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Consumers deserve choice and minority programmers deserve opportunity

In 1980, I started the nation’s first and only African-American owned cable channel. As founder of Black Entertainment Television (BET), I know first-hand the barriers minority-owned programmers must face when trying to get carriage on cable. I vividly recall going from cable operator to cable operator to convince them that there was an underserved African-American consumer base who wanted to see quality entertainment and programming that was created especially for them and, more importantly, not available anywhere else.

Over 35 years later, there are still only a handful of African-American-led cable channels, most of which are not available in every market, serving over 12 million African-American cable households who pay billions of dollars in cable subscriber fees.  Today, there have been great changes in how consumers can access content; however, with the myriad of available devices, minority and niche programmers are not given the same visibility and access as the larger programming providers.

{mosads}That’s why I and other minority programmers should encourage the Federal Communications Commission (FCC), led by Chairman Tom Wheeler, to give consumers the choice of purchasing set top devices that can combine traditional cable programming with streaming video content in an integrated user interface that puts all content on an equal footing. Increasing the accessibility of streaming content would provide minority programmers assistance in overcoming the barriers such as access to capital and carriage on cable, which has historically kept them from entering the marketplace.

There needn’t be any narrow end to the programming funnel.  If you have a good program idea, some financing and access to the Internet, you can find your audience.  But your audience can find you only if they have a modem or a set-top box or software that lets them know you are there and gives them access to your programs unconstrained by the network gatekeeper.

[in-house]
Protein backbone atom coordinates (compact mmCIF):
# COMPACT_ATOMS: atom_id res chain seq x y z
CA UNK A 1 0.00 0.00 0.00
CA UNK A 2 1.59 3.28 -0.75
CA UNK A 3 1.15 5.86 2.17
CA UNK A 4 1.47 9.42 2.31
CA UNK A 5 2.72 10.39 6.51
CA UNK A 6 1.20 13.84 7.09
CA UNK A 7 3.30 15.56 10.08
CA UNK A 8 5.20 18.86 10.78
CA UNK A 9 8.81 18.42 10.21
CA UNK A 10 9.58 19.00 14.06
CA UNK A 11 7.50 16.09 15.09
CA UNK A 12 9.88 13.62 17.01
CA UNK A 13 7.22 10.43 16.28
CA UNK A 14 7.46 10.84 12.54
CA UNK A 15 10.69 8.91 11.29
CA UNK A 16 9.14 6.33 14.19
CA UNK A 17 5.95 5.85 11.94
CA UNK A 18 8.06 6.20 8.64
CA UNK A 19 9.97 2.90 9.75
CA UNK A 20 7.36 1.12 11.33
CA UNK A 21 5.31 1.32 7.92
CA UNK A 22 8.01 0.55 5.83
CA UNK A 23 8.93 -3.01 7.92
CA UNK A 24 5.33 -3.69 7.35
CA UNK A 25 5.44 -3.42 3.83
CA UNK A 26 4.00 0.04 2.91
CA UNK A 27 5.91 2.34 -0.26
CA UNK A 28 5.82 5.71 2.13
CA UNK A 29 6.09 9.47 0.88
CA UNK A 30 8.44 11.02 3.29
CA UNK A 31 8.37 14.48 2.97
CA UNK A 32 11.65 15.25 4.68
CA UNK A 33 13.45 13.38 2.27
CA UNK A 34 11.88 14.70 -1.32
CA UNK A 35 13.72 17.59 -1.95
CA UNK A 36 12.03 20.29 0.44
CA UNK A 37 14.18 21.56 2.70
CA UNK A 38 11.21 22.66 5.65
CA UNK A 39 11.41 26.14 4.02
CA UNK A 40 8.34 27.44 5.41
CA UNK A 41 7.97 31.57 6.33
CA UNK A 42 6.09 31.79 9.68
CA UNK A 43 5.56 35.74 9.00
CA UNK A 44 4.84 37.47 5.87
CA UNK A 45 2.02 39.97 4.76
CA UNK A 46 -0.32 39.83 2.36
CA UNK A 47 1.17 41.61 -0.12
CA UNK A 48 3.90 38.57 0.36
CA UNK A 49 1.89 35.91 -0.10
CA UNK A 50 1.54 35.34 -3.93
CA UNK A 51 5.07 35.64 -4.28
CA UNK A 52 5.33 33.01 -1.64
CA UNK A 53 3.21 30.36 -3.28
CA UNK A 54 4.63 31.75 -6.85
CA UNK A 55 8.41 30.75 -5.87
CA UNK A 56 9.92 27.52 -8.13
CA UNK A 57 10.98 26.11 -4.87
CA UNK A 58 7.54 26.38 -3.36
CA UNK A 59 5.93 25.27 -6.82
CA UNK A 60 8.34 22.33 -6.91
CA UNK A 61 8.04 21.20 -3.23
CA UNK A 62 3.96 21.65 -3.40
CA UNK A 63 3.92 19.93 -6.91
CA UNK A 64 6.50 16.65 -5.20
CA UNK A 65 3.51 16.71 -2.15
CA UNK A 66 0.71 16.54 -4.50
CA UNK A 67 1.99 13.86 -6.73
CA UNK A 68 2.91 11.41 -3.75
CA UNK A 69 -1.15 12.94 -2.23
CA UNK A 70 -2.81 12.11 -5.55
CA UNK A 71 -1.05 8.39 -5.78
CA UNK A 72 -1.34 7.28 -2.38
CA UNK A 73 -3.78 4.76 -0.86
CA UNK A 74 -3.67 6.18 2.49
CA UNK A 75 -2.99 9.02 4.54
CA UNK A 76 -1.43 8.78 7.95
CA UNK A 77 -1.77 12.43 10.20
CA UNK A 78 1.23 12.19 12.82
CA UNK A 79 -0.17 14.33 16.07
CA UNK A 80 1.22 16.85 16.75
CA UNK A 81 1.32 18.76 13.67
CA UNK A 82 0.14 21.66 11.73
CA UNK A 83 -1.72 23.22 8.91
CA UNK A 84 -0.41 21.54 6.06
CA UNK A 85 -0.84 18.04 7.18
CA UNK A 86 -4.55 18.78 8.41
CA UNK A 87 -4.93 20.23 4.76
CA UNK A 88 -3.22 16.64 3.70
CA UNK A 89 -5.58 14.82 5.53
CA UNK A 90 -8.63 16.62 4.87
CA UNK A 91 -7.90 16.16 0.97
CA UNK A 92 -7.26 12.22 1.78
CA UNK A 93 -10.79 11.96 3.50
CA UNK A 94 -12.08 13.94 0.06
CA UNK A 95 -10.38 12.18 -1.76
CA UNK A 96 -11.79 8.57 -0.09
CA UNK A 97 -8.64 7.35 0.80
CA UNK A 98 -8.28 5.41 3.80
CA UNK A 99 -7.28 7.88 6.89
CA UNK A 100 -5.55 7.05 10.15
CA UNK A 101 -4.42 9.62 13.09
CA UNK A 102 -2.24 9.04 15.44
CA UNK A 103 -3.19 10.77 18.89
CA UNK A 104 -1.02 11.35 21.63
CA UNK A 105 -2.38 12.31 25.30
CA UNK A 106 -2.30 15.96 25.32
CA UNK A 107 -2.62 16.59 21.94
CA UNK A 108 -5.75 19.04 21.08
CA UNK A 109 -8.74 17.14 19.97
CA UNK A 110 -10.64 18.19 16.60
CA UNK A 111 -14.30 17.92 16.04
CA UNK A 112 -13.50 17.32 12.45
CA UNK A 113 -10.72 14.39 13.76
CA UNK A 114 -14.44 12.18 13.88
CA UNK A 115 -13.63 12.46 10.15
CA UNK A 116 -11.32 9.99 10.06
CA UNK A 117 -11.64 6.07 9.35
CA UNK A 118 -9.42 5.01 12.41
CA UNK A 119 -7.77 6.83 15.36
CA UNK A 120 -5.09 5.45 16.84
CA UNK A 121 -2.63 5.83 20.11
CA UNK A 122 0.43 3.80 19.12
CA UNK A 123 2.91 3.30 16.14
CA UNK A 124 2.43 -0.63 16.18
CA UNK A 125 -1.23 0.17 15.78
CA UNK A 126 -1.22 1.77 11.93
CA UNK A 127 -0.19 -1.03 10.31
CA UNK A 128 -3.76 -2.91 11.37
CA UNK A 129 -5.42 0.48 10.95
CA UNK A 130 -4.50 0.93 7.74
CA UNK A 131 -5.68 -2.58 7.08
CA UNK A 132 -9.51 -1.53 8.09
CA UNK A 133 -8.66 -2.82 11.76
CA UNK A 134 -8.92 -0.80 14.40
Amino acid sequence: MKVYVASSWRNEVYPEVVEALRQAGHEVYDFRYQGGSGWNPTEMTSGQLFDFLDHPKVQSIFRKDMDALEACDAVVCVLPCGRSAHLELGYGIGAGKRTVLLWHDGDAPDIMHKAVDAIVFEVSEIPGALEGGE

RLJ Entertainment has three proprietary digital streaming channels with exclusive and niche-focused content – AcornTV (British mystery and drama), UMC – Urban Movie Channel (urban-themed programming), and AcaciaTV (fitness) – that are available on a variety of platforms but would be better accessed if consumers could also find these and other streaming channels on their set-top boxes.

My primary reason in supporting new program access technologies for navigating over-the-top (OTT) programs which would have a competitive user interface is that it would simply increase control by consumers, which is where it should be and give more opportunities to hundreds of minority programmers. For example, new search and program recommendation algorithms would allow consumers to navigate among a wide variety of choices, without a bias toward the programming favored by the network operator.  This cannot help but promote minority interest programs, networks, and video streams. 

It is hypocritical that one of the arguments used by the video network operators to fight the new program access technologies is that they would disadvantage minority programmers or raise their cost of cable to consumers. On the contrary, the frontier of new media and innovative access to programming through streaming and OTT content, allows newcomers, particularly minority programmers, to have a voice in the age of digital content. 

Let me be clear, I am proud of the relationship I had with the cable industry when I founded BET, and today, as chairman of RLJ Entertainment.  Therefore, I hope my friends in the cable industry will support minority interests in the digital age as they did with BET in the analog era by endorsing the new consumer empowering program set-top box technology available today.

Johnson is chairman of RLJ Entertainment (NASDAQ: RLJE) and founder of Black Entertainment Television (BET).


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